Alice Robb has always been curious about her own dreams—which she says “have been very vivid for as long as I can remember."
Her new book, Why We Dream: The Transformative Power of Our Nightly Journey, is a fresh approach to explain how dreams work, what dreams are for, and how dreams can help us in our waking lives.
She wrote most of her new book in a public library, noting that “there’s something very inspiring about being surrounded by books that have actually been published when finishing your own feels far away.” It took Robb about three years to finish the book—enough time to “read around the topic, fall down rabbit holes, try things out and throw them away.”
Robb was accustomed to working on articles, which required more focus and rarely took more than a month. In 2011, she read the book Exploring the World of Lucid Dreaming by lucid dream pioneer Stephen LaBerge, and used his techniques to induce lucid dreams. The first step toward lucid dreaming, she says, is to keep a dream journal and remind yourself before bed that you want to remember your dreams. LaBerge suggests you ask yourself throughout the day whether you’re awake or asleep as a means of testing your reality.
In 2014, she had a nightmare that led her to start researching the meaning of dreams and why we have them. Unlike most books on dreams that are narrowly focused — for example, on “neuroscience of dreams, dreams in literature or psychoanalysis, the dreams of Civil War soldiers or Holocaust survivors”—Robb wanted her book to explain the current scientific theories of dreams while also incorporating culture and history.
Robb says that we dream every night, even when we don’t remember our dreams, and that it’s easy for most people to remember more of their dreams. “Dreaming,” she says, “helps us form memories, solve problems, work through our anxieties, and maintain our mental health.”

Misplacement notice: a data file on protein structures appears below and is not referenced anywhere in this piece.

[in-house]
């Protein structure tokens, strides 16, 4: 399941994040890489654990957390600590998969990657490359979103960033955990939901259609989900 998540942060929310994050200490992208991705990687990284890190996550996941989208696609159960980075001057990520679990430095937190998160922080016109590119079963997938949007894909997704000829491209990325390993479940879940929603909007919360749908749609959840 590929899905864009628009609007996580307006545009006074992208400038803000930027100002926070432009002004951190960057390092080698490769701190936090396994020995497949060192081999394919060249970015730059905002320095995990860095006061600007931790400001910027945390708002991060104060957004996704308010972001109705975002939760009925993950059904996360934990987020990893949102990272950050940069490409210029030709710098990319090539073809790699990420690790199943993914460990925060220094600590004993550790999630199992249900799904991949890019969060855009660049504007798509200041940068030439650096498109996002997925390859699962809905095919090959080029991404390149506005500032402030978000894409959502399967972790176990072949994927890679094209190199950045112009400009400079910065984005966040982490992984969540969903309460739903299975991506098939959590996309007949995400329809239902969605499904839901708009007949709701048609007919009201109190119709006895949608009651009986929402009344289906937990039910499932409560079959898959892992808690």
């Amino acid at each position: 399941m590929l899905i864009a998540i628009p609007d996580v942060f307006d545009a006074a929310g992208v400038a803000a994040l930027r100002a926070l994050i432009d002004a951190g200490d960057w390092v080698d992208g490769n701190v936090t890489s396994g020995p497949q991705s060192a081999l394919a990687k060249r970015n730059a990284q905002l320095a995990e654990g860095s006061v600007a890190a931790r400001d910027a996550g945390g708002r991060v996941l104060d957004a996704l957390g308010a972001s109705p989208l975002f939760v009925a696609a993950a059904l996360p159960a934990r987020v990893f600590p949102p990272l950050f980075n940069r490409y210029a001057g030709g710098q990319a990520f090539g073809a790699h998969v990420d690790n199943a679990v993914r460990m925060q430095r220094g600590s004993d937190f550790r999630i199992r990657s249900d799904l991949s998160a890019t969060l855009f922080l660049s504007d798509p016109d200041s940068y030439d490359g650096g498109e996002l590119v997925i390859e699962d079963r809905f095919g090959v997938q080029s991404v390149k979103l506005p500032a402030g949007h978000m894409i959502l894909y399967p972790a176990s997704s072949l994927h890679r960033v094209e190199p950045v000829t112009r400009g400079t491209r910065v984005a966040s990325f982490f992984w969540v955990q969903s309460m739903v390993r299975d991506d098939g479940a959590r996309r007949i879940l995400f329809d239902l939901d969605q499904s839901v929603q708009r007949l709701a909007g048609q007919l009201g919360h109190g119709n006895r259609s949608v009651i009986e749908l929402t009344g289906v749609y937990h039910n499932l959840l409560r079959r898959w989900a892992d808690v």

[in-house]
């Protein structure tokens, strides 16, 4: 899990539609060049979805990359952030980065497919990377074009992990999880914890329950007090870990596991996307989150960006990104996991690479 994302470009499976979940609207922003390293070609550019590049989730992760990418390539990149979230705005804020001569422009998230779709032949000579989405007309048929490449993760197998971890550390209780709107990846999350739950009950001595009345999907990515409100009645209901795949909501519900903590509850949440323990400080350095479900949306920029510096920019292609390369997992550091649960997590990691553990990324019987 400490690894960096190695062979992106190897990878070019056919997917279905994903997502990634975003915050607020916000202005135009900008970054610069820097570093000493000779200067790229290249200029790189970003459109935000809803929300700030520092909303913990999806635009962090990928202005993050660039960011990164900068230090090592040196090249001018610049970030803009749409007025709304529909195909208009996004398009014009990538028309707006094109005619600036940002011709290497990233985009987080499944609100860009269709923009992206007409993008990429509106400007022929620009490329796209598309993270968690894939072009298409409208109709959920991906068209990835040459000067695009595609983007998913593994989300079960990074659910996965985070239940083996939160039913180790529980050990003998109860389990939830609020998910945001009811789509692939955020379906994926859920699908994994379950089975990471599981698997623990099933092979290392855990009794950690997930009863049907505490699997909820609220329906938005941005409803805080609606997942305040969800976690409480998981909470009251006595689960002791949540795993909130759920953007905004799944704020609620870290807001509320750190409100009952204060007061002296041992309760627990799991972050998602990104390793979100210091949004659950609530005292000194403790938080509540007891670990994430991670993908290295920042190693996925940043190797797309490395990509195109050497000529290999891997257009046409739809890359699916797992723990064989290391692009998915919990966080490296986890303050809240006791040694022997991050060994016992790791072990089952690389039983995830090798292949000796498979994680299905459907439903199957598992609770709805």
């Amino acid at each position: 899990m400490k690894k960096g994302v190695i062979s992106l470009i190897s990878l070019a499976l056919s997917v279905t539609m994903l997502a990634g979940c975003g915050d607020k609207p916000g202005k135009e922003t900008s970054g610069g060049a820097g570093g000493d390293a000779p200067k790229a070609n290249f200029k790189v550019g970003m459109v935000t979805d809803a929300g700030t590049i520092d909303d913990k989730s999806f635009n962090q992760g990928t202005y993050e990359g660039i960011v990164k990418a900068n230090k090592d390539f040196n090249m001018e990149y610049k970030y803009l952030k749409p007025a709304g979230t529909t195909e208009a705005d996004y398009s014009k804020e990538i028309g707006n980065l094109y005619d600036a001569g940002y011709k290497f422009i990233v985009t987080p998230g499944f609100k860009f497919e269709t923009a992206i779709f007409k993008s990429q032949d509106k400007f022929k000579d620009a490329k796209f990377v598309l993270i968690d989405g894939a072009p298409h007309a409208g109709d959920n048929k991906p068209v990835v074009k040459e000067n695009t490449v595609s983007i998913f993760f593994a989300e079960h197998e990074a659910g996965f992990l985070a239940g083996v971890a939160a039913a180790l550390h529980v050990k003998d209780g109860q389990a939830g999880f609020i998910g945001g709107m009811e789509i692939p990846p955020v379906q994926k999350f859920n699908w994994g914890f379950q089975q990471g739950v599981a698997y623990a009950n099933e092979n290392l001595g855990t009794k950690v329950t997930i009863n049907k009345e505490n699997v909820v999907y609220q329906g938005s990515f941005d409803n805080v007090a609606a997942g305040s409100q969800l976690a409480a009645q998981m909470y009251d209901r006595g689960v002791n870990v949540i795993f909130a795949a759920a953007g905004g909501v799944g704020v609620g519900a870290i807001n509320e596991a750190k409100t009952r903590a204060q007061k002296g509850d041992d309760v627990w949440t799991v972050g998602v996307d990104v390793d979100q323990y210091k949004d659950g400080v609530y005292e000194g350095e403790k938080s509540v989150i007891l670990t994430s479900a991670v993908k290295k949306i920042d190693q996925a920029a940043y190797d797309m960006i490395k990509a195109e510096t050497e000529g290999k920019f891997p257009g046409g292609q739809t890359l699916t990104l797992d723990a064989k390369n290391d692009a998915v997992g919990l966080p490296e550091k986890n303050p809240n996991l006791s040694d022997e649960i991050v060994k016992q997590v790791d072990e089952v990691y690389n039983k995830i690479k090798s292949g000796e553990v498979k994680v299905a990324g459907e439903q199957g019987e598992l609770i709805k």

In writing her book, she was helped by some science books and memoirs to determine the tone and style she wanted to convey to readers. These include David J. Morris’s The Evil Hours, about the history of post-traumatic stress disorder, which “was a model for blending empathetic science writing with a personal arc,” Emily Witt’s Future Sex, and Olivia Laing’s The Lonely City. The latter two were helpful for thinking about how to combine history, reporting, and memoir.
Reading has always been embedded in Robb’s life—she reads to learn, to escape, and to relax. “I feel extremely lucky to be able to consider reading a part of my job,” Robb says. She believes that reluctant readers just haven’t found what they like to read yet— and encourages them to let go of whatever ideas they have about what they are “supposed” to read and look for what engages them.
As for herself, Robb has a lengthy list of favorite contemporary writers, including Elena Ferrante, Tessa Hadley, Rachel Cusk, Mary Gaitskill, Emmanuel Carrere, Jenny Diski, Asne Seierstad, Barbara Demick, Vivian Gornick, and Larissa MacFarquhar.
She’s now enjoying working on a few articles, which are more finite than a book, including one about a scandal in the Charleston ballet world. To readers, Robb advises, “Keep a dream journal. Even if the habit doesn’t stick, it’s worthwhile to have spent a little time thinking about what’s going on in your head every night.”
This is just one of the great stories you can read in the November/December 2018 issue of Queens Library Magazine. Other articles you may find interesting: